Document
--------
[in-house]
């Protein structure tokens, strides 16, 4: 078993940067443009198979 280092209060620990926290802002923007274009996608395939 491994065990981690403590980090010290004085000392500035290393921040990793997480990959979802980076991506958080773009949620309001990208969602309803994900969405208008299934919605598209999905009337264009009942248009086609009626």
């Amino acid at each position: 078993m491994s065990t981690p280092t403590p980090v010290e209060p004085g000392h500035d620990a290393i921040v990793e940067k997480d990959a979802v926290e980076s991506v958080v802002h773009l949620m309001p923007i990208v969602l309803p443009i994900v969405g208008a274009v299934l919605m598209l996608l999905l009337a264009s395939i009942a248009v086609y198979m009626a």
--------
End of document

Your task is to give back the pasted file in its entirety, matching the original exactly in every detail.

[in-house]
């Protein structure tokens, strides 16, 4: 078993940067443009198979 280092209060620990926290802002923007274009996608395939 491994065990981690403590980090010290004085000392500035290393921040990793997480990959979802980076991506958080773009949620309001990208969602309803994900969405208008299934919605598209999905009337264009009942248009086609009626």
């Amino acid at each position: 078993m491994s065990t981690p280092t403590p980090v010290e209060p004085g000392h500035d620990a290393i921040v990793e940067k997480d990959a979802v926290e980076s991506v958080v802002h773009l949620m309001p923007i990208v969602l309803p443009i994900v969405g208008a274009v299934l919605m598209l996608l999905l009337a264009s395939i009942a248009v086609y198979m009626a």